Niagara Gazette — Like countless others, you probably remember exactly where you were Nov. 22, 1963, when President John F. Kennedy was assassinated. Or that night, April 4, 1968, when Dr. Martin Luther King Jr. was murdered in Memphis.
On a much lighter note, I will never forget Sept. 2, 1961, when I went with my dad to the horse races at Fort Erie, Ont., near the Queen Elizabeth Way and the Peace Bridge. Sadly, the financially-strapped oval — once described as one of the most beautiful thoroughbred tracks in North America — ended its operations last month after 115 years.
That day more than 50 years ago, my dad suggested we each invest a buck on a 2-year-old horse called Puss ‘n Boots who had displayed little promise in his three previous races on a dirt track and his lone outing on the turf course. I quickly agreed on the wager since my father faithfully followed the nags and knew some savvy trainers. “I think we’ve got a winner here,” he said, scurrying off to the parimutuel windows below the grandstand. Apparently a lot of other bettors got the word too. By post time Puss ‘n Boots would go off at 2-1 odds. That wouldn’t be a big payoff, of course, but it at least it covered the bridge fare.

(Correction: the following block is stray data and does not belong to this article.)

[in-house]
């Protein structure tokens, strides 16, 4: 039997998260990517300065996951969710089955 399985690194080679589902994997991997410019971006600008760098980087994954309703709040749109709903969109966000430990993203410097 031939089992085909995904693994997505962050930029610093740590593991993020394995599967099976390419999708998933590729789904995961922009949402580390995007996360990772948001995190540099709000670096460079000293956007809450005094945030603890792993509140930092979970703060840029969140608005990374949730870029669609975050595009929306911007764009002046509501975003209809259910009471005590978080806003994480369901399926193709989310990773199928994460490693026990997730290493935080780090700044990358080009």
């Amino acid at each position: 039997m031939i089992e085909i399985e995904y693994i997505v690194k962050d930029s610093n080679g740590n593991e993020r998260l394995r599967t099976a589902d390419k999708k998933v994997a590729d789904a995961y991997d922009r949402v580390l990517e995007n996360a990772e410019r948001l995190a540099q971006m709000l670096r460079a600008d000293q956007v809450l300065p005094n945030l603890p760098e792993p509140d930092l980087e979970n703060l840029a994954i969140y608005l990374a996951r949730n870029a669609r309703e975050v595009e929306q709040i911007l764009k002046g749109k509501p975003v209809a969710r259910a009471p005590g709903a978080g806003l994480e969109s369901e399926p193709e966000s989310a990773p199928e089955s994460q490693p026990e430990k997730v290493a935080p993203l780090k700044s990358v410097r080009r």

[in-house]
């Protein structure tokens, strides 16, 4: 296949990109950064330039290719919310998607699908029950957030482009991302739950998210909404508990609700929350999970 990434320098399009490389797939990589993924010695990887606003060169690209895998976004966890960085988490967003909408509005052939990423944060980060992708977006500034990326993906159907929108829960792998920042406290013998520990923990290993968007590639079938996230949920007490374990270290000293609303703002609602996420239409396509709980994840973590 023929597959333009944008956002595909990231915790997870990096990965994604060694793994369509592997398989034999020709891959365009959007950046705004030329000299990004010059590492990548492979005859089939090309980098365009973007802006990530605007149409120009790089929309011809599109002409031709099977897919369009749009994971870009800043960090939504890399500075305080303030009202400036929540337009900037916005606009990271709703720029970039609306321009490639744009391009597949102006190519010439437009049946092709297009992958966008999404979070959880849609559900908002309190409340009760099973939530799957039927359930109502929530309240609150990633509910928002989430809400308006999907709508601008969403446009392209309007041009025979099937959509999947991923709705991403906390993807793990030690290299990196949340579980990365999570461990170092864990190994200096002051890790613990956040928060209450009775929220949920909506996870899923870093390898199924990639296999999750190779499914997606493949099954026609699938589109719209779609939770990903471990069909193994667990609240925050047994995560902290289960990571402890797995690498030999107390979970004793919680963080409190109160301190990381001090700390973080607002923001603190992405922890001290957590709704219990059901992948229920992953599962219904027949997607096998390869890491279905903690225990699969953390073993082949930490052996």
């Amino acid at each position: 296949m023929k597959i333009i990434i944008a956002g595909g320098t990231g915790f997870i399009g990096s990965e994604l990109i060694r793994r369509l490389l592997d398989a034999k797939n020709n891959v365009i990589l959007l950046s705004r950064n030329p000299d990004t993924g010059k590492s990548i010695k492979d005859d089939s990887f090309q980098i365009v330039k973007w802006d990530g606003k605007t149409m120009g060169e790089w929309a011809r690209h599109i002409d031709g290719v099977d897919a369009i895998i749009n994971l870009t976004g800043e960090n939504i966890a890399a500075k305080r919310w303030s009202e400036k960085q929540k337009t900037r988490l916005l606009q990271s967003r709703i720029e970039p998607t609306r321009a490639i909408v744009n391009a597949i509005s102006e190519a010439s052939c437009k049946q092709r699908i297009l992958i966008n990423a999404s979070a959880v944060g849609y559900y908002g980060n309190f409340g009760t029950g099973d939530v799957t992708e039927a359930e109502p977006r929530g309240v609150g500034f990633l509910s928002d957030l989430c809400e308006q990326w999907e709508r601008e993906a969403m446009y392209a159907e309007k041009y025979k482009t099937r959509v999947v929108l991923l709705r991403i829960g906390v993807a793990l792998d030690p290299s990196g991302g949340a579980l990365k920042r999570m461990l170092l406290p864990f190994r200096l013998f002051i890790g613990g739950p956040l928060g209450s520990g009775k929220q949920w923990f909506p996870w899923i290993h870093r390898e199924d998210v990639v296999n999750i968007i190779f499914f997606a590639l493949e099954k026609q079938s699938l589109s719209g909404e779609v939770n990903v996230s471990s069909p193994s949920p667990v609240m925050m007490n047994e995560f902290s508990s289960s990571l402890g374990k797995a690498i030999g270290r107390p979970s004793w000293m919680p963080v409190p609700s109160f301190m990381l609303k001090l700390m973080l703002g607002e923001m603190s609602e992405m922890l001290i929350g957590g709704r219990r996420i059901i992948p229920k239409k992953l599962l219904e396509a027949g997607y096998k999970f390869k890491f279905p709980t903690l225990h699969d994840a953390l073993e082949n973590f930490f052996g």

I never took my eyes off jockey Ronnie Behrens’ green cap from the second they left the gate. Down the backstretch, he seemed to be in full command of his mount, steadily gaining ground on the outside. Around the far turn, he kept moving up until he was in front of the pack, heading for home.
“Where are you going?” my dad demanded, surprised that I was walking away from all the action. “Down to the cashier’s window,” I hollered. “No one’s going to catch him and I’ll be first in line.” He called me back. “You’ll need this to collect,” he said, handing me the $2 win ticket.